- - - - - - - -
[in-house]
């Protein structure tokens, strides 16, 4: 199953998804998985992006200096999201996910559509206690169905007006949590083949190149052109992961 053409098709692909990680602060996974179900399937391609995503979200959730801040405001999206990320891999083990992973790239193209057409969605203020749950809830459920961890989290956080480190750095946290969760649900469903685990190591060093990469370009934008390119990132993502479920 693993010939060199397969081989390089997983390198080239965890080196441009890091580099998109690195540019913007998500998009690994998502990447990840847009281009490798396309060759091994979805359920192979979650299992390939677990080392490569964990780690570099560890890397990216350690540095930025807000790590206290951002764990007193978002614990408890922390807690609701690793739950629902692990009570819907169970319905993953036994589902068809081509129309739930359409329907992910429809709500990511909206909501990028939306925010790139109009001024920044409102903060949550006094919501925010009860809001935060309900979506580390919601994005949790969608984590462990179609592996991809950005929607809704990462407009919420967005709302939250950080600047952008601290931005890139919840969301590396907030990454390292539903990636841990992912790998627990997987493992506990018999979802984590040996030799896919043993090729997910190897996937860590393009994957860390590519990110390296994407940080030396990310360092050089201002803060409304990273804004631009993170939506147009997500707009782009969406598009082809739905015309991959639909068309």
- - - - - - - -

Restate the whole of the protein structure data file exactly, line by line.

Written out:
[in-house]
């Protein structure tokens, strides 16, 4: 199953998804998985992006200096999201996910559509206690169905007006949590083949190149052109992961 053409098709692909990680602060996974179900399937391609995503979200959730801040405001999206990320891999083990992973790239193209057409969605203020749950809830459920961890989290956080480190750095946290969760649900469903685990190591060093990469370009934008390119990132993502479920 693993010939060199397969081989390089997983390198080239965890080196441009890091580099998109690195540019913007998500998009690994998502990447990840847009281009490798396309060759091994979805359920192979979650299992390939677990080392490569964990780690570099560890890397990216350690540095930025807000790590206290951002764990007193978002614990408890922390807690609701690793739950629902692990009570819907169970319905993953036994589902068809081509129309739930359409329907992910429809709500990511909206909501990028939306925010790139109009001024920044409102903060949550006094919501925010009860809001935060309900979506580390919601994005949790969608984590462990179609592996991809950005929607809704990462407009919420967005709302939250950080600047952008601290931005890139919840969301590396907030990454390292539903990636841990992912790998627990997987493992506990018999979802984590040996030799896919043993090729997910190897996937860590393009994957860390590519990110390296994407940080030396990310360092050089201002803060409304990273804004631009993170939506147009997500707009782009969406598009082809739905015309991959639909068309």